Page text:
Vendors of Oprah's Favorites Brace for Sales Boom When Oprah Winfrey endorses a product from a small company, a phenomenon called the O factor occurs. Vincent Larouche of LAFCO New York, a company of six, is preparing for a make-or-break moment after his soap was featured on Tuesday's episode of "Oprah's Favorite Things."

Vendors of Oprah's Favorites Brace for Sales Boom

Vendors of Oprah's Favorites Brace for Sales Boom

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When Oprah Winfrey endorses a product from a small company, a phenomenon called the O factor occurs. Vincent Larouche of LAFCO New York, a company of six, is preparing for a make-or-break moment after his soap was featured on Tuesday's episode of "Oprah's Favorite Things."

MICHELE NORRIS: It's called the O Factor, you know, when Oprah endorses a book or other product and sales immediately shoot to the roof. Well, today, she did it again.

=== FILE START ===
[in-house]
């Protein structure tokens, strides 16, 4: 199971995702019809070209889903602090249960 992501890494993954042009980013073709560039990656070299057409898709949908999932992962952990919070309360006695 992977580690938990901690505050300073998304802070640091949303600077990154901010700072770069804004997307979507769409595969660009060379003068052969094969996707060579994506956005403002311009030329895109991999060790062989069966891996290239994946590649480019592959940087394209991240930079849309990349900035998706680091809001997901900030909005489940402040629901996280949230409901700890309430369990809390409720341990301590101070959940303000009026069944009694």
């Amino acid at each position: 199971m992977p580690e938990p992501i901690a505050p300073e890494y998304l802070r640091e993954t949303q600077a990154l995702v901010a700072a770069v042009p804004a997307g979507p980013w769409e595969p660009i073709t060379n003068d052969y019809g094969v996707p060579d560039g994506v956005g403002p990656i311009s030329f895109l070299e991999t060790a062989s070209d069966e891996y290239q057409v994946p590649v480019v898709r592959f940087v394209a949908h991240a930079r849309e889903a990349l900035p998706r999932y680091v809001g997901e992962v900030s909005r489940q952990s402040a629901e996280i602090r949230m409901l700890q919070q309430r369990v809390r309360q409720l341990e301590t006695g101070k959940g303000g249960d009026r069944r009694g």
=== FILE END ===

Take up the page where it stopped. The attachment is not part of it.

OPRAH WINFREY: My Favorite Things 2007.


Unidentified Man: It's the holiday sale that sparks the frenzy.

WINFREY: (Unintelligible).

Unidentified Woman #1: This one's great.

Unidentified woman #2: (Unintelligible).

NORRIS: It's become a tradition for Oprah Winfrey to pick about 20 of her favorite things and then she gives those things away to her studio audience. This year, the list includes a camcorder and electric mixer, mostly products made by large companies. But sometimes Oprah takes a fancy to something from a small mom-and-pop operation. For that small business, the good news is that they made the list. And sometimes the bad news is...